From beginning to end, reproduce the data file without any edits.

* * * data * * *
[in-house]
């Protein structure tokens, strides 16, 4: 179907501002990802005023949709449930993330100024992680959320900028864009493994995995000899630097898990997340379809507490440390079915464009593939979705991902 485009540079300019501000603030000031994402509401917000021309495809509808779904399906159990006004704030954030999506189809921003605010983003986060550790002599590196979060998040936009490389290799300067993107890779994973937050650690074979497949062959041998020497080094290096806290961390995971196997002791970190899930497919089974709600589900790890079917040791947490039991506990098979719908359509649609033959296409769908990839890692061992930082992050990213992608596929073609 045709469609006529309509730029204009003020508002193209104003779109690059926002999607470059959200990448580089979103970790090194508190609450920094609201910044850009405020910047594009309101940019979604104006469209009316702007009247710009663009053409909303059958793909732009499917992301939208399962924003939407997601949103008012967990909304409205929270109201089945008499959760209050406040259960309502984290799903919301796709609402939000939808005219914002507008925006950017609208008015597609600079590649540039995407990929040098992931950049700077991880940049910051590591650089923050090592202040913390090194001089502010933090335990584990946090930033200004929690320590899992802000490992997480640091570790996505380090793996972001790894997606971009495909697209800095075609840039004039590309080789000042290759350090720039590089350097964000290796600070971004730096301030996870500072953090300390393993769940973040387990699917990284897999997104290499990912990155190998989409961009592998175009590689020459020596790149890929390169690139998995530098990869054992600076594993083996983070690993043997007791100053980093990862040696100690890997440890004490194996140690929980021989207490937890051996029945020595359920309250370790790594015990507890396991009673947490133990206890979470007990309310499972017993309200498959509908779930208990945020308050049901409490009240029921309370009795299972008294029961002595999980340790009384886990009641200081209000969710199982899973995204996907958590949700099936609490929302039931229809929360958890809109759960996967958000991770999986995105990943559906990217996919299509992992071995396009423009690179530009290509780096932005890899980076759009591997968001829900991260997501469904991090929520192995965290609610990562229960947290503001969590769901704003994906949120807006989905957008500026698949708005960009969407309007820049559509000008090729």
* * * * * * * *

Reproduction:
[in-house]
């Protein structure tokens, strides 16, 4: 179907501002990802005023949709449930993330100024992680959320900028864009493994995995000899630097898990997340379809507490440390079915464009593939979705991902 485009540079300019501000603030000031994402509401917000021309495809509808779904399906159990006004704030954030999506189809921003605010983003986060550790002599590196979060998040936009490389290799300067993107890779994973937050650690074979497949062959041998020497080094290096806290961390995971196997002791970190899930497919089974709600589900790890079917040791947490039991506990098979719908359509649609033959296409769908990839890692061992930082992050990213992608596929073609 045709469609006529309509730029204009003020508002193209104003779109690059926002999607470059959200990448580089979103970790090194508190609450920094609201910044850009405020910047594009309101940019979604104006469209009316702007009247710009663009053409909303059958793909732009499917992301939208399962924003939407997601949103008012967990909304409205929270109201089945008499959760209050406040259960309502984290799903919301796709609402939000939808005219914002507008925006950017609208008015597609600079590649540039995407990929040098992931950049700077991880940049910051590591650089923050090592202040913390090194001089502010933090335990584990946090930033200004929690320590899992802000490992997480640091570790996505380090793996972001790894997606971009495909697209800095075609840039004039590309080789000042290759350090720039590089350097964000290796600070971004730096301030996870500072953090300390393993769940973040387990699917990284897999997104290499990912990155190998989409961009592998175009590689020459020596790149890929390169690139998995530098990869054992600076594993083996983070690993043997007791100053980093990862040696100690890997440890004490194996140690929980021989207490937890051996029945020595359920309250370790790594015990507890396991009673947490133990206890979470007990309310499972017993309200498959509908779930208990945020308050049901409490009240029921309370009795299972008294029961002595999980340790009384886990009641200081209000969710199982899973995204996907958590949700099936609490929302039931229809929360958890809109759960996967958000991770999986995105990943559906990217996919299509992992071995396009423009690179530009290509780096932005890899980076759009591997968001829900991260997501469904991090929520192995965290609610990562229960947290503001969590769901704003994906949120807006989905957008500026698949708005960009969407309007820049559509000008090729």